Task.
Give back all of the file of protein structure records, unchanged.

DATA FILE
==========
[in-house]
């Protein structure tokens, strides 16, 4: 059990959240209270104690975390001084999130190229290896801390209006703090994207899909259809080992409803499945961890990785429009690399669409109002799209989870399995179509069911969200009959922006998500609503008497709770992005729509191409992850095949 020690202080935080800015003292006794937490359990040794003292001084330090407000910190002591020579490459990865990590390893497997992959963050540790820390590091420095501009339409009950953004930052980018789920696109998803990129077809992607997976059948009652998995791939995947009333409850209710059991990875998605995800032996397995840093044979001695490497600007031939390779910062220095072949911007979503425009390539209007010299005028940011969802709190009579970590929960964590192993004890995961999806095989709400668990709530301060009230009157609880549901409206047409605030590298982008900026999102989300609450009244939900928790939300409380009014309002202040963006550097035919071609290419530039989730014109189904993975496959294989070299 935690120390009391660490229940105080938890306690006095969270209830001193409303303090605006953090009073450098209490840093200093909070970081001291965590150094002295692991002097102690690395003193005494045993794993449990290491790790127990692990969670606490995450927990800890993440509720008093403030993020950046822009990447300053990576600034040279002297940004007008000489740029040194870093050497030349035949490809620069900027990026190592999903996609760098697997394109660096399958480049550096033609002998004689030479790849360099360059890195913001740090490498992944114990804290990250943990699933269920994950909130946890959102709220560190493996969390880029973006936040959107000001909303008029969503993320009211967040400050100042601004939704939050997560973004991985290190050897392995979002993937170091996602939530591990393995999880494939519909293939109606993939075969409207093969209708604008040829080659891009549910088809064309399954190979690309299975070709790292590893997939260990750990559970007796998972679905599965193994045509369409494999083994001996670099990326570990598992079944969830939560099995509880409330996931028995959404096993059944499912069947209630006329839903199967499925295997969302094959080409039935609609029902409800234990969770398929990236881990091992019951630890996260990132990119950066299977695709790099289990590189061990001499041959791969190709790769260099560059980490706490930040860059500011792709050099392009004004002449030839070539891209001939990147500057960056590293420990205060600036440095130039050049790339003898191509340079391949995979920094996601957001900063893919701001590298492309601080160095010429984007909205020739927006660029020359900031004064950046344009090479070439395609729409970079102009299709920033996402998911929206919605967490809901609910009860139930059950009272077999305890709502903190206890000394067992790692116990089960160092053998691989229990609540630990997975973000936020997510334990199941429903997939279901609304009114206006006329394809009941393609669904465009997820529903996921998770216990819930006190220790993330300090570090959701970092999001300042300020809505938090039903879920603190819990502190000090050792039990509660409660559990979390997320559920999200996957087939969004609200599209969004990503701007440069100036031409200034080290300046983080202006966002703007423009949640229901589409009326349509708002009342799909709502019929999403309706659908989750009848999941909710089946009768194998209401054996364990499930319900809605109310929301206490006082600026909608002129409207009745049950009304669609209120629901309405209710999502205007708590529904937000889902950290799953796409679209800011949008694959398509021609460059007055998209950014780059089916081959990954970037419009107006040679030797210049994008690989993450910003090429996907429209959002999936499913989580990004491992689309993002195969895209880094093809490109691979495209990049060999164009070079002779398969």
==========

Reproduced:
[in-house]
């Protein structure tokens, strides 16, 4: 059990959240209270104690975390001084999130190229290896801390209006703090994207899909259809080992409803499945961890990785429009690399669409109002799209989870399995179509069911969200009959922006998500609503008497709770992005729509191409992850095949 020690202080935080800015003292006794937490359990040794003292001084330090407000910190002591020579490459990865990590390893497997992959963050540790820390590091420095501009339409009950953004930052980018789920696109998803990129077809992607997976059948009652998995791939995947009333409850209710059991990875998605995800032996397995840093044979001695490497600007031939390779910062220095072949911007979503425009390539209007010299005028940011969802709190009579970590929960964590192993004890995961999806095989709400668990709530301060009230009157609880549901409206047409605030590298982008900026999102989300609450009244939900928790939300409380009014309002202040963006550097035919071609290419530039989730014109189904993975496959294989070299 935690120390009391660490229940105080938890306690006095969270209830001193409303303090605006953090009073450098209490840093200093909070970081001291965590150094002295692991002097102690690395003193005494045993794993449990290491790790127990692990969670606490995450927990800890993440509720008093403030993020950046822009990447300053990576600034040279002297940004007008000489740029040194870093050497030349035949490809620069900027990026190592999903996609760098697997394109660096399958480049550096033609002998004689030479790849360099360059890195913001740090490498992944114990804290990250943990699933269920994950909130946890959102709220560190493996969390880029973006936040959107000001909303008029969503993320009211967040400050100042601004939704939050997560973004991985290190050897392995979002993937170091996602939530591990393995999880494939519909293939109606993939075969409207093969209708604008040829080659891009549910088809064309399954190979690309299975070709790292590893997939260990750990559970007796998972679905599965193994045509369409494999083994001996670099990326570990598992079944969830939560099995509880409330996931028995959404096993059944499912069947209630006329839903199967499925295997969302094959080409039935609609029902409800234990969770398929990236881990091992019951630890996260990132990119950066299977695709790099289990590189061990001499041959791969190709790769260099560059980490706490930040860059500011792709050099392009004004002449030839070539891209001939990147500057960056590293420990205060600036440095130039050049790339003898191509340079391949995979920094996601957001900063893919701001590298492309601080160095010429984007909205020739927006660029020359900031004064950046344009090479070439395609729409970079102009299709920033996402998911929206919605967490809901609910009860139930059950009272077999305890709502903190206890000394067992790692116990089960160092053998691989229990609540630990997975973000936020997510334990199941429903997939279901609304009114206006006329394809009941393609669904465009997820529903996921998770216990819930006190220790993330300090570090959701970092999001300042300020809505938090039903879920603190819990502190000090050792039990509660409660559990979390997320559920999200996957087939969004609200599209969004990503701007440069100036031409200034080290300046983080202006966002703007423009949640229901589409009326349509708002009342799909709502019929999403309706659908989750009848999941909710089946009768194998209401054996364990499930319900809605109310929301206490006082600026909608002129409207009745049950009304669609209120629901309405209710999502205007708590529904937000889902950290799953796409679209800011949008694959398509021609460059007055998209950014780059089916081959990954970037419009107006040679030797210049994008690989993450910003090429996907429209959002999936499913989580990004491992689309993002195969895209880094093809490109691979495209990049060999164009070079002779398969």